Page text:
Struggled with this on the latest version (2016 SP2 with CU2). Not using names instances, and all 3 availability replicas were deployed with the same settings (database files paths and all). Added 2 databases to an AG, hit this issue with the second database (secondary database not joined, files were not created). Cleaned up, ran the same script, all synced ok. Added another 5 databases, the third one failed. Cleaned it up, ran again for the failed one, now synced ok. And these are all small databases, 1GB each. Trace flag 9567 is not enabled.

    For me, failure_state was: FAILED 21 Seeding Check Message Timeout

    USE [master];
    SELECT TOP 100 start_time, completion_time, is_source, current_state, failure_state, failure_state_desc, error_code FROM sys.dm_hadr_automatic_seeding ORDER BY start_time DESC;
    SELECT * FROM sys.dm_hadr_physical_seeding_stats;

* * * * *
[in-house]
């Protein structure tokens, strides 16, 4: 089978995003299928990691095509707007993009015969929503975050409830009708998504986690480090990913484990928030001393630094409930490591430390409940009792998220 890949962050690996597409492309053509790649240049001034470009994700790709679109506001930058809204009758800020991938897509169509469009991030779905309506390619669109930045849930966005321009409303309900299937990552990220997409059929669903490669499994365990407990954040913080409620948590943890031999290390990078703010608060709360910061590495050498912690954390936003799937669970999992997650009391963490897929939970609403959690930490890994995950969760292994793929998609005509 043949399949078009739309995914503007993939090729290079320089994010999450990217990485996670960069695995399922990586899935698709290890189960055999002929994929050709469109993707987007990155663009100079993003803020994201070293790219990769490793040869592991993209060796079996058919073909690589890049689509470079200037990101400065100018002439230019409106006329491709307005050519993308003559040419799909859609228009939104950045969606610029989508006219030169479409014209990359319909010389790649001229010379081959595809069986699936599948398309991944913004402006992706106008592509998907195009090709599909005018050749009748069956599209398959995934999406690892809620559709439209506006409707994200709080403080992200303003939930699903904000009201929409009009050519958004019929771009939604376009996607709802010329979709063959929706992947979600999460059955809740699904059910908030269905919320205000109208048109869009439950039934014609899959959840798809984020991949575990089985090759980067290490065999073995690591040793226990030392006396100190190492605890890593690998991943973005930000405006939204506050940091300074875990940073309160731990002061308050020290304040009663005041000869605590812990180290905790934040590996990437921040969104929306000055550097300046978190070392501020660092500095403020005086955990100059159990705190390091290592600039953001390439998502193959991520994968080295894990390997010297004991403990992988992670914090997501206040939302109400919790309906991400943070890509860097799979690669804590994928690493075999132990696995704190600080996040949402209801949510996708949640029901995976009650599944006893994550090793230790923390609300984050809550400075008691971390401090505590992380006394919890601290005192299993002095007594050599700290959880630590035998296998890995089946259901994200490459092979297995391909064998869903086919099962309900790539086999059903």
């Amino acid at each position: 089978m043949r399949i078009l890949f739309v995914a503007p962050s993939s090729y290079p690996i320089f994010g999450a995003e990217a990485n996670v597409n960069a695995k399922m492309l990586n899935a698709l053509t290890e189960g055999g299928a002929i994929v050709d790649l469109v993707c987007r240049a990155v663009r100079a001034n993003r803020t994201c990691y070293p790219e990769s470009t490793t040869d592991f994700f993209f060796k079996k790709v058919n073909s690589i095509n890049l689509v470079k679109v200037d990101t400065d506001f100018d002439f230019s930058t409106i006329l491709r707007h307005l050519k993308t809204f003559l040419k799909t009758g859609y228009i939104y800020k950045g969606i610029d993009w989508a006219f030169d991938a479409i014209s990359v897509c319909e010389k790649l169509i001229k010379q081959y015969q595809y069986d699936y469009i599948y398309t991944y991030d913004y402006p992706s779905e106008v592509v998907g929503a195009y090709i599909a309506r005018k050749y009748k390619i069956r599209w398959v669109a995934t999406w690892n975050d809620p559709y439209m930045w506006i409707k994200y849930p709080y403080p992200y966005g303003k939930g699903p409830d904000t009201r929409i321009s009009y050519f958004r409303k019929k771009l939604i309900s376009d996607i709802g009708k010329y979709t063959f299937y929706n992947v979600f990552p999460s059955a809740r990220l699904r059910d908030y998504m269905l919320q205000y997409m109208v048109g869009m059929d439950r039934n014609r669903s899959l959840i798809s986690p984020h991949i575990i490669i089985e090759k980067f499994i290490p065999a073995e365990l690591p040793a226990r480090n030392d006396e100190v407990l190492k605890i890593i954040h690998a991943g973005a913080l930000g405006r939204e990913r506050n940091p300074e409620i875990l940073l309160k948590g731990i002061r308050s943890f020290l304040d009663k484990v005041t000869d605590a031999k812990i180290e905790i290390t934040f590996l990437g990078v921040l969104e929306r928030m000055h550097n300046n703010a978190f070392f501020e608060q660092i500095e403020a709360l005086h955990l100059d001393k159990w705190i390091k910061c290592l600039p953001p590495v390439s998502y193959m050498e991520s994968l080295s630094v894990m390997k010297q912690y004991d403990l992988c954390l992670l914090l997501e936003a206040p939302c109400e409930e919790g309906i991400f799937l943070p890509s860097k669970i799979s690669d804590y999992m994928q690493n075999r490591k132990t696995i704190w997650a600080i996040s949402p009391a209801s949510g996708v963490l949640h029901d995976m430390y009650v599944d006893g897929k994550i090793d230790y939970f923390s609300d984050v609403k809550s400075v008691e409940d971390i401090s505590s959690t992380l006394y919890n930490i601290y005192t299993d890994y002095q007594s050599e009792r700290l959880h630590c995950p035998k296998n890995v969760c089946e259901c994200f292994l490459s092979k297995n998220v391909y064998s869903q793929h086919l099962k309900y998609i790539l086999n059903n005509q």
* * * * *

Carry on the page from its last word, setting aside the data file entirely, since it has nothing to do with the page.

• I also struggled with the same issues until I upgraded (azure VM’s) all of the servers to 8 cores. With 8 cores, all of these issues seem to go away.

  • I found a secret playing around. I experienced the same crap with failures doing 5 or 3 at a time adding to the AG group. So I said lets make tis really simple here for SQL. The below query is the meat & potatoes for a T-SQL script that first finds only 1 database ( even though there are 1200 waiting ) yes big smoke test and ran it out of threads doing so determining the Azure breaking point with thread exhaustion. SO back to what I was saying, snap in 1 database at a time using a SQL job running on 3-4min intervals seeded 1235 databases until SQL well was quite unresponsive. Script fetches the db name, runs a backup and pass in the AG group very successfully. My company hired a MS guy and he liked my code and ideas here since it worked.